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Author Topic: Realistic price to sell a non-exclusive perpetual license to Getty?  (Read 662 times)

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« on: September 08, 2022, 01:42 »
+1
Getty got in touch with me asking to buy non-exclusive perpetual licenses for over 1000 of my photos at a high single digit USD price per photo. This would mean that I am allowed to keep selling these photos through other channels, however Getty is allowed to sell the photos through all their websites for eternity without ever having to pay me for it again.

Through a bit of back and forth, I was able to almost double their initial offer per asset. They always raise their offer by just a dollar or two at a time and I feel like they are still trying to low ball me, however when I don't respond to an email within a couple of days they get in touch to remind me of the offer that's on the table so they are definitely keen to seal the deal. My main problem is that I have absolutely no idea what a realistic price for a non-exclusive perpetual license would be, $15, $25, $50 per asset, I just don't know.

Hence, my question to you: Does anybody have prior experience with this sort of license and would be willing to share a ballpark figure of what you were able to negotiate?


« Reply #1 on: September 09, 2022, 05:16 »
+5
Several people have also gotten this offer. DON'T DO IT!

Their offer is beyond pathetic (single figure, often less than a standard license sale). They have a big market share will exploit it to the max. Last time they got hold of some images (that time by just helping themselves) sales for the ones they appropriated completely dried up.

Compare it to Adobe's $5 for 1 year offer. Getty also offered it in the worst way possible. Not letting you opt out any of the images and a rude as heck "take it or leave it" attitude. They will never budge to a reasonable price, like $50+ per image.

« Reply #2 on: September 09, 2022, 09:01 »
0
Thanks for your answer, I definitely agree that Getty comes into it with a take it or leave it attitude that left a bad taste. Also I have long been unhappy with the pathetic money I have been making on iStock when compared to shutterstock or adobe so this might be the right motivation to remove my portfolio all together from iStock.

A couple more questions about what you wrote. When you say "sales for the ones they appropriated completely dried up" you are talking about the sales of that particular image on other platforms such as shutterstock etc. dried up? On Getty the sales would obviously dry up because they wouldn't need to report sales to you anymore since they have the perpetual license right? As for the Adobe $5 per 1 year offer, what exactly is that about? So far I have uploaded my portfolio on Adobe Stock and make a couple hundred $ every month but everything I make is based on how many pictures I sell. Does Adobe have another licensing deal going where they offer you a flat $5 per image to sell that image for 1 year?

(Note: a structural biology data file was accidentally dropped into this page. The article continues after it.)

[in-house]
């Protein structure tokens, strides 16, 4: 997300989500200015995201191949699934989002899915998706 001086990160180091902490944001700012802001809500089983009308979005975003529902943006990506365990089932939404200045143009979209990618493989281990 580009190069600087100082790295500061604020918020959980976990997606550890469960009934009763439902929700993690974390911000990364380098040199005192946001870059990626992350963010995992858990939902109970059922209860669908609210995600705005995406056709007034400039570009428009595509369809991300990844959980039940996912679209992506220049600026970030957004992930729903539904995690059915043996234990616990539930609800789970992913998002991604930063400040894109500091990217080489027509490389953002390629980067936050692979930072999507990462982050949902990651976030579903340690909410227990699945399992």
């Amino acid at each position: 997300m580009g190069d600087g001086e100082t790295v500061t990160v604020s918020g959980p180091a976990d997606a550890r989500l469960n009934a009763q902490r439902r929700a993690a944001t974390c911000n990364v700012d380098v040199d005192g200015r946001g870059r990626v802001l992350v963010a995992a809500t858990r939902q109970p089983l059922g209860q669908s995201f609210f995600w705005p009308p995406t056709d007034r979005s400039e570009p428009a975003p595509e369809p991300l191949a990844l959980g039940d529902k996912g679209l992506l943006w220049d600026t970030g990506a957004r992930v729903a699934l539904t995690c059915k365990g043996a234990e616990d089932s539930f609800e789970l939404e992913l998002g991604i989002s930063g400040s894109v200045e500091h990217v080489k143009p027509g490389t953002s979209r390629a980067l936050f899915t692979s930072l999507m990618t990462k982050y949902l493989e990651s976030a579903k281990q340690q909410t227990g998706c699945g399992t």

Thanks for your help.

« Reply #3 on: September 09, 2022, 10:10 »
+4
For many of my images I wouldn't accepted 50$ either

I rejected them and feel very good about it.

« Reply #4 on: September 09, 2022, 10:25 »
+1
When you say "sales for the ones they appropriated completely dried up"

...As for the Adobe $5 per 1 year offer, what exactly is that about? ...Does Adobe have another licensing deal going where they offer you a flat $5 per image to sell that image for 1 year?

1. The images Getty took and gave away some years ago stopped selling on other sites, don't know if that was just my experience.

2. Adobe offered $5 per image to let them add it to their free collection for one year. They let you choose which to offer from a selection. Not my cup of tea, but they did it in a much more contributor friendly way, and for more money.








f8

« Reply #5 on: September 09, 2022, 10:33 »
+2
When you say "sales for the ones they appropriated completely dried up"

...As for the Adobe $5 per 1 year offer, what exactly is that about? ...Does Adobe have another licensing deal going where they offer you a flat $5 per image to sell that image for 1 year?

1. The images Getty took and gave away some years ago stopped selling on other sites, don't know if that was just my experience.

2. Adobe offered $5 per image to let them add it to their free collection for one year. They let you choose which to offer from a selection. Not my cup of tea, but they did it in a much more contributor friendly way, and for more money.